A coalition of Christian groups has been granted permission to seek a judicial review regarding new gay equality laws in Northern Ireland.

The Christian Institute has led calls to delay the Sexual Orientation Regulations, due in Northern Ireland next month, claiming they were rushed through and constitute an attack on freedom of conscience.

The High Court has now granted permission for the groups to apply for a judicial review, it will be looked at by Mr Justice Deeny later this week.

The Christian Institute, along with other religious groups, has challenged Northern Ireland Secretary Peter Hain to withdraw the new gay equality laws.

The Institute is launching a judicial review because it believes the law interferes with religious freedom.

Colin Hart, Director of the Christian Institute, said: “The Regulations bear all the hallmarks of a rushed time-scale. They almost appear to establish a right for homosexuals not to be disagreed with. They would cover a conversation in a Christian bookshop or a pastoral conversation with a church minister.

“The homosexual harassment provision is so broadly drafted that it nullifies what partial exemptions churches are given. A minister can say to a practising homosexual (as he would an adulterer), ‘I’m sorry, you can’t be a member of my church until you repent and turn to Christ,’ but his explanation could be the subject of a harassment claim if the individual is offended. A teacher who says that sex is only for marriage could be accused of harassment by a pupil sympathetic to gay rights – and this would also apply to denominational schools.”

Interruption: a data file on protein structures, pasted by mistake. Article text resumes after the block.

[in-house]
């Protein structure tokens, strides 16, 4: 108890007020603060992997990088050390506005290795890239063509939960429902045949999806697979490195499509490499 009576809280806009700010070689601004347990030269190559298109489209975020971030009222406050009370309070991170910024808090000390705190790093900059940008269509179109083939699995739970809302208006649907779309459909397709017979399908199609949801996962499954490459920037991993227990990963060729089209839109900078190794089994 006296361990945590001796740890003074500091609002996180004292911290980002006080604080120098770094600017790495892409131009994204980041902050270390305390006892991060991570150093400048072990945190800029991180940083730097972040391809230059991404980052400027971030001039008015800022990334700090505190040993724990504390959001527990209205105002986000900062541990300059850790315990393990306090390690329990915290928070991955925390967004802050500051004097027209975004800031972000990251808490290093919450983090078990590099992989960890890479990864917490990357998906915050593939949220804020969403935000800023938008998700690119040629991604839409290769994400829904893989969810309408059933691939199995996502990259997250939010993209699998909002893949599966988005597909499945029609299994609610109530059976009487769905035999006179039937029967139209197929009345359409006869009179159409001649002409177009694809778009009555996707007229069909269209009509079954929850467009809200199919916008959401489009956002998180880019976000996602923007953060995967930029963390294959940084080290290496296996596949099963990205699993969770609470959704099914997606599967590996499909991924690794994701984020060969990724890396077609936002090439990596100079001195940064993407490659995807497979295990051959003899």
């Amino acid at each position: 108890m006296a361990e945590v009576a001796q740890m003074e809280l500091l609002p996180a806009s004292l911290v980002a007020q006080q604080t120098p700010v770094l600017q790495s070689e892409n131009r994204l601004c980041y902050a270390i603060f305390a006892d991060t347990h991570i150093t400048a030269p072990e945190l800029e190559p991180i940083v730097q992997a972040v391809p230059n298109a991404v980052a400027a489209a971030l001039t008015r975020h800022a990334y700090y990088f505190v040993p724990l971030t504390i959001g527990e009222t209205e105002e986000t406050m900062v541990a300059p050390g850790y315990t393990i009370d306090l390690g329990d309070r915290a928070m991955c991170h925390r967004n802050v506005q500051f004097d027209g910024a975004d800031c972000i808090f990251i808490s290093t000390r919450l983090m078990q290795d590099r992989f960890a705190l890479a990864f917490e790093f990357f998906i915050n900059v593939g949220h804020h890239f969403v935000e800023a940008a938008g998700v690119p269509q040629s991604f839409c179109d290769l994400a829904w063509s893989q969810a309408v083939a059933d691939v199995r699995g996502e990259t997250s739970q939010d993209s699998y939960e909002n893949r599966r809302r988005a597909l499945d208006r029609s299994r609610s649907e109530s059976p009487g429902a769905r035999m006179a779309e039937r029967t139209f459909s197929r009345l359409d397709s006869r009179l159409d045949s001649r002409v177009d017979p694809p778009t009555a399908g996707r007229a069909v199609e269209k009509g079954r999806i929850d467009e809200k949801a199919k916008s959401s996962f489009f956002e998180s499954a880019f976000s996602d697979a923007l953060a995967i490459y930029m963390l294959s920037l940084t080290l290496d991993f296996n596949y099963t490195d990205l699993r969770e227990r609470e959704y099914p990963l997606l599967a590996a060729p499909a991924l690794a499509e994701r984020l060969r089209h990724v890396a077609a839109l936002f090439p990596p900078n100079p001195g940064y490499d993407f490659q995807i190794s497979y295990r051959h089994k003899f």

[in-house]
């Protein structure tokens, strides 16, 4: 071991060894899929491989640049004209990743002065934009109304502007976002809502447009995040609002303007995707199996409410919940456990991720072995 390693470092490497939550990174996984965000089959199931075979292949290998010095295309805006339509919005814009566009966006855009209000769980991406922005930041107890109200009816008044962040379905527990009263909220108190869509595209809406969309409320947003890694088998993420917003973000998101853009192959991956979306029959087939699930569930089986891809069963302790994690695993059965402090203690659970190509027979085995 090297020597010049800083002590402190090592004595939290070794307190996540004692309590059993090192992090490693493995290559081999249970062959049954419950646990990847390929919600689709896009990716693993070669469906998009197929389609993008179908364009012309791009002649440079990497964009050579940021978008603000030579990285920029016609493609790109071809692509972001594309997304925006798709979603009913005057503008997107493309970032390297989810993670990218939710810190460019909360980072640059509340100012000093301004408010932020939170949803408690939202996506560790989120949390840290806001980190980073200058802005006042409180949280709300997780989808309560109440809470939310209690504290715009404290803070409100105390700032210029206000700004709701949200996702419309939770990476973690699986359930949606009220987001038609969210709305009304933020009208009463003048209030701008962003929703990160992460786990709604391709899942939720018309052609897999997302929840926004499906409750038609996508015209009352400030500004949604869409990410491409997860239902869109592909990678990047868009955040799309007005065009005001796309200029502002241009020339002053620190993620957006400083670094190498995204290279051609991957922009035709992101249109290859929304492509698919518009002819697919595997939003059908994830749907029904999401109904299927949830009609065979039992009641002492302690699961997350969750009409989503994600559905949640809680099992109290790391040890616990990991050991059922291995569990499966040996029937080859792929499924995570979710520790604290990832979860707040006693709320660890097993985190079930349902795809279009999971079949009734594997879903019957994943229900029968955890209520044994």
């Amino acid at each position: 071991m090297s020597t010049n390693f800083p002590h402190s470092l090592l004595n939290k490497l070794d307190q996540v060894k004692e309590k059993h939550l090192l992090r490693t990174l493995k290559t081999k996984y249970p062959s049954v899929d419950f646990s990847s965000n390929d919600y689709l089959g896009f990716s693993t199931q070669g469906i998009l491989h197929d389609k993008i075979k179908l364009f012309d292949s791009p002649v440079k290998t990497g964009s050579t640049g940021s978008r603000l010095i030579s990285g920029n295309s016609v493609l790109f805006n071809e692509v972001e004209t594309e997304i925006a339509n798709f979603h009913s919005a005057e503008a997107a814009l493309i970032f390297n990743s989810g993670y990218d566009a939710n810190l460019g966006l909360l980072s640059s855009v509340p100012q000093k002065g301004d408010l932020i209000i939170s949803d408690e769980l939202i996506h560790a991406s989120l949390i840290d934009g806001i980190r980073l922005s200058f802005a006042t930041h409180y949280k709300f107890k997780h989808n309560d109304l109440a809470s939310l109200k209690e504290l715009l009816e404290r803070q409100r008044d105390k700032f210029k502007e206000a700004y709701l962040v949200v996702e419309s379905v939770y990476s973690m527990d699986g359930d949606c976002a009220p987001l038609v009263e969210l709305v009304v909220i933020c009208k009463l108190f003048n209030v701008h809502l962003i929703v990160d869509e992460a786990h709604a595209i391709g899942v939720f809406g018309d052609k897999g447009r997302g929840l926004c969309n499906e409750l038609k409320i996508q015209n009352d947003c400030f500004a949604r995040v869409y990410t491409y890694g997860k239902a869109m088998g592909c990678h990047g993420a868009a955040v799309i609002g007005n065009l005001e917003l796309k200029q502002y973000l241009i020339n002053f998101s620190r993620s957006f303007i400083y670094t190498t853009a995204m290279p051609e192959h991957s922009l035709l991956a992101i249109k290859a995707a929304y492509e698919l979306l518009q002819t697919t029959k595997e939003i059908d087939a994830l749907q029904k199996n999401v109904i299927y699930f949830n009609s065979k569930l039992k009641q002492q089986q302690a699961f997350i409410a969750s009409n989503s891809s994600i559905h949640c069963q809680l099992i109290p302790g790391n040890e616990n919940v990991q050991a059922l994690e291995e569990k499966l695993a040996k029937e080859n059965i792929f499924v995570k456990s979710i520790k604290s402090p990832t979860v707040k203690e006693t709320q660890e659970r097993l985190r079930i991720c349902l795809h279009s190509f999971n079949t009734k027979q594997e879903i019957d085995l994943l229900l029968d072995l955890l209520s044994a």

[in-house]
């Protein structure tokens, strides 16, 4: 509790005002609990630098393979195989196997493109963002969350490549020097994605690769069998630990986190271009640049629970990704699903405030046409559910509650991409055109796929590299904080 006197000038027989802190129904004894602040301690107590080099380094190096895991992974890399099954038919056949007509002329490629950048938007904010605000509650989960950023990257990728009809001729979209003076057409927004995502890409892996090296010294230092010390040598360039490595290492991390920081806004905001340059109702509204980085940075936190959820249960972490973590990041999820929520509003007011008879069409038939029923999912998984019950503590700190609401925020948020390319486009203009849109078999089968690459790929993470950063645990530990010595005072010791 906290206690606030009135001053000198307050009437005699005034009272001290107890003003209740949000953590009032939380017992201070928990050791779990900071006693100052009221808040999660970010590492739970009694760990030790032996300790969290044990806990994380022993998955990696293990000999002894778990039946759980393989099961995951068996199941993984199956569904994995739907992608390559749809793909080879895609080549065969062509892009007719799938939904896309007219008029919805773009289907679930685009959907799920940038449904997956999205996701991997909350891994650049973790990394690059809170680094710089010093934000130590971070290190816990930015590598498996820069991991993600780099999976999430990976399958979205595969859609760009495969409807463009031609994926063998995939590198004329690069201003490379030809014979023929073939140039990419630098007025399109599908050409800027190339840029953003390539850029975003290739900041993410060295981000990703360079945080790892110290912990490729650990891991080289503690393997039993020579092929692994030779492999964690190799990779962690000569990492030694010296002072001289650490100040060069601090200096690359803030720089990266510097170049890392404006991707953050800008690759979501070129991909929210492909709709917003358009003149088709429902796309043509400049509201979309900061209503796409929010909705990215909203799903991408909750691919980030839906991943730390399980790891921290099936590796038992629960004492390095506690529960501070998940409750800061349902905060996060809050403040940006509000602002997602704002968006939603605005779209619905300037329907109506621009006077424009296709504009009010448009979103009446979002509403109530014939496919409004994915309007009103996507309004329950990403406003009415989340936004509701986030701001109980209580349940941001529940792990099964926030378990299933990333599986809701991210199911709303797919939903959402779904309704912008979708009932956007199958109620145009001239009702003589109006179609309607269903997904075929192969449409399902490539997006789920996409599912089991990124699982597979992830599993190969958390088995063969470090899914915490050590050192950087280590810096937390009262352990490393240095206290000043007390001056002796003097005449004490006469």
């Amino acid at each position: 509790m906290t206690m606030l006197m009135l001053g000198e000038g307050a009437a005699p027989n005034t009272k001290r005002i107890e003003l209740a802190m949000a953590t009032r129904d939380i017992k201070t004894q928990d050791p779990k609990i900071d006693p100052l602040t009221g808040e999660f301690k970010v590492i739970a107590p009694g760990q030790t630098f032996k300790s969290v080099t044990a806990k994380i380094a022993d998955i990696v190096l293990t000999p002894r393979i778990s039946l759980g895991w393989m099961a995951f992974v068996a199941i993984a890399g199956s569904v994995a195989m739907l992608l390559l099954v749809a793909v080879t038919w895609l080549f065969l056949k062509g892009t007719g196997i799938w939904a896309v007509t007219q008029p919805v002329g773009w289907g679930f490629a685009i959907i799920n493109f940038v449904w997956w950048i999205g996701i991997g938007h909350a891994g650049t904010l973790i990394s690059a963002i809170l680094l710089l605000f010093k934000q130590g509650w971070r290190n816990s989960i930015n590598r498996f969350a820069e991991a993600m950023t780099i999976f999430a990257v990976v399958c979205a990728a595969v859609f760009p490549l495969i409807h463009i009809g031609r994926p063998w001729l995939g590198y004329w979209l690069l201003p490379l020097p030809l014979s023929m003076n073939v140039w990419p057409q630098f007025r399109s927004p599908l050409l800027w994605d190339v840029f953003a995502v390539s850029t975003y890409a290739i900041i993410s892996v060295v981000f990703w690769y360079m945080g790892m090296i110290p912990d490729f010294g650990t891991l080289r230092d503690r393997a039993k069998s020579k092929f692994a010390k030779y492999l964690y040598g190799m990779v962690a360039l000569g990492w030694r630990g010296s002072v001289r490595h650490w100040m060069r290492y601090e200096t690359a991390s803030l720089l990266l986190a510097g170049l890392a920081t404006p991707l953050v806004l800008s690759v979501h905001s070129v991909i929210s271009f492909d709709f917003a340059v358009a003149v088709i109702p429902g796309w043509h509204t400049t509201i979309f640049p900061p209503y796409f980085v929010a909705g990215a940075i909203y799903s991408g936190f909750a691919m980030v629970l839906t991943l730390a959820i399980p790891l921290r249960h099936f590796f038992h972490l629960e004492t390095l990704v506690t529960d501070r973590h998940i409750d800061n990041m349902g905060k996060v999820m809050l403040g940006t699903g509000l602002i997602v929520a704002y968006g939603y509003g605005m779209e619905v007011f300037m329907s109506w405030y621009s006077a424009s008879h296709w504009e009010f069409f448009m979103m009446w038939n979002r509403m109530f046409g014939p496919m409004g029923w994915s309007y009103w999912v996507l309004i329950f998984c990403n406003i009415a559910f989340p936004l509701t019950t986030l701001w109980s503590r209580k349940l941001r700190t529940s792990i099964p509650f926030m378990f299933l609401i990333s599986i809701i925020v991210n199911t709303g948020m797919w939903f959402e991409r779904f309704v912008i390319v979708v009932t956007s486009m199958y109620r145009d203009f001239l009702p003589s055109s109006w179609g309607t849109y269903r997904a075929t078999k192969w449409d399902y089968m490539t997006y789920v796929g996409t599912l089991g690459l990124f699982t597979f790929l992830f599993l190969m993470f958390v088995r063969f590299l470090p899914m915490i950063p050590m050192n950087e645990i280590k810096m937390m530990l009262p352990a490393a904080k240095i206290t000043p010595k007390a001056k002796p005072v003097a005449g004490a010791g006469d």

It follows opposition from within the Democratic Unionist Party to the law, although a Northern Ireland Assembly vote on the issue was tied earlier this week.

The law is also reported to have caused a rift in the UK Cabinet. As the Northern Ireland Assembly is suspended, decisions about the province are taken by the Secretary of State, Mr Hain. He has imposed tough rules, with no exemptions for religious groups.

Meanwhile, the introduction of regulations has been delayed in England and Wales until April by Communities Secretary Ruth Kelly, some believe she intends to grant exemptions.

Last week, gay charity Stonewall’s Alan Wardle called on the gay community to get behind the new laws to stop any religious exemptions.

The churches and Christian charities taking the legal action are, The Christian Institute; The Reformed Presbyterian Church of Ireland; The Congregational Union of Ireland; The Evangelical Presbyterian Church of Ireland; The Association of Baptist Churches in Ireland; The Fellowship of Independent Methodist Churches; and Christian Camping International (a Christian charity specialising in camping and conferences).

The new Regulations outlaw discrimination in the provision of goods, services and education on the grounds of sexual orientation. Fines range between £500 and £15,000 but up to £25,000 for repeated breaches.